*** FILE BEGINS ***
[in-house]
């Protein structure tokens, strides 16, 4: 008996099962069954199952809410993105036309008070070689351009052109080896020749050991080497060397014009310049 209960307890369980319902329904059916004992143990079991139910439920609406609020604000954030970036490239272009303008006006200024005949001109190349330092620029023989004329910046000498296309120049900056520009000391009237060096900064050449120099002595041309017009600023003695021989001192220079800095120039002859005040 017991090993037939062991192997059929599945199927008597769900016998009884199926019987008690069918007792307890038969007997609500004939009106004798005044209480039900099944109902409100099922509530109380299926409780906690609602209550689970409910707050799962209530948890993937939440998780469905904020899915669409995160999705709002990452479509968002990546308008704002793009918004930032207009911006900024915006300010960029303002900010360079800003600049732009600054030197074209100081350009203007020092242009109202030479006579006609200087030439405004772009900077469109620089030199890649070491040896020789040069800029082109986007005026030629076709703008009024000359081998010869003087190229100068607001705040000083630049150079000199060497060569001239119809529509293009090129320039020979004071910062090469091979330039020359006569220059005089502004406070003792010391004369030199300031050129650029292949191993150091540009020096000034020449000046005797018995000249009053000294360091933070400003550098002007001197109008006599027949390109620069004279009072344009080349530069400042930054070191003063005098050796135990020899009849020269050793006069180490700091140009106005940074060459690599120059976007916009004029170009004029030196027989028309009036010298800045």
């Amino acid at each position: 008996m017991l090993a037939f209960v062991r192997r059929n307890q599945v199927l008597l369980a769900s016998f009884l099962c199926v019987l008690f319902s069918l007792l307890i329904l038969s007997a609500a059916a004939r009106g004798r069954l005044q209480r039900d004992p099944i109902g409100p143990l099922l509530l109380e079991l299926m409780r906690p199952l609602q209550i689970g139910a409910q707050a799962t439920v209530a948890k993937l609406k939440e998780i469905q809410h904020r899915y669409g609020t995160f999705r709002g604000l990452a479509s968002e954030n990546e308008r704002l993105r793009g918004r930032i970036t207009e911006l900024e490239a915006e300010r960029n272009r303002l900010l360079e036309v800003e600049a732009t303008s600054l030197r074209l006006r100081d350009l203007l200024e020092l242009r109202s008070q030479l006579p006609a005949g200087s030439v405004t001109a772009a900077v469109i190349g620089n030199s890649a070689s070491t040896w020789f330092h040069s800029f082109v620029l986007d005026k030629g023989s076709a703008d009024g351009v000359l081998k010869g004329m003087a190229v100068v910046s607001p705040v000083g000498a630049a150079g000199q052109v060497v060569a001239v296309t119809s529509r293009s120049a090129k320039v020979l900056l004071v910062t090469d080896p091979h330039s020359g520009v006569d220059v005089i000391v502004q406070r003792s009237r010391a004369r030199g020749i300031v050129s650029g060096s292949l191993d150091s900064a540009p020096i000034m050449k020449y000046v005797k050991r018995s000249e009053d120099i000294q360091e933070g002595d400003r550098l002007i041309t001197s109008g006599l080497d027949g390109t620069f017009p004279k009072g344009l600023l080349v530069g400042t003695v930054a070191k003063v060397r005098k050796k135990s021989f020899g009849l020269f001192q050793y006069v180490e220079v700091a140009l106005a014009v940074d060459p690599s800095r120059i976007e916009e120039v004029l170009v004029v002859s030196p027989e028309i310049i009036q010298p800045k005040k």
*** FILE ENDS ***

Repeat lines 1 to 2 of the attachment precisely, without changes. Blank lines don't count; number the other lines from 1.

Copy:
[in-house]
């Protein structure tokens, strides 16, 4: 008996099962069954199952809410993105036309008070070689351009052109080896020749050991080497060397014009310049 209960307890369980319902329904059916004992143990079991139910439920609406609020604000954030970036490239272009303008006006200024005949001109190349330092620029023989004329910046000498296309120049900056520009000391009237060096900064050449120099002595041309017009600023003695021989001192220079800095120039002859005040 017991090993037939062991192997059929599945199927008597769900016998009884199926019987008690069918007792307890038969007997609500004939009106004798005044209480039900099944109902409100099922509530109380299926409780906690609602209550689970409910707050799962209530948890993937939440998780469905904020899915669409995160999705709002990452479509968002990546308008704002793009918004930032207009911006900024915006300010960029303002900010360079800003600049732009600054030197074209100081350009203007020092242009109202030479006579006609200087030439405004772009900077469109620089030199890649070491040896020789040069800029082109986007005026030629076709703008009024000359081998010869003087190229100068607001705040000083630049150079000199060497060569001239119809529509293009090129320039020979004071910062090469091979330039020359006569220059005089502004406070003792010391004369030199300031050129650029292949191993150091540009020096000034020449000046005797018995000249009053000294360091933070400003550098002007001197109008006599027949390109620069004279009072344009080349530069400042930054070191003063005098050796135990020899009849020269050793006069180490700091140009106005940074060459690599120059976007916009004029170009004029030196027989028309009036010298800045």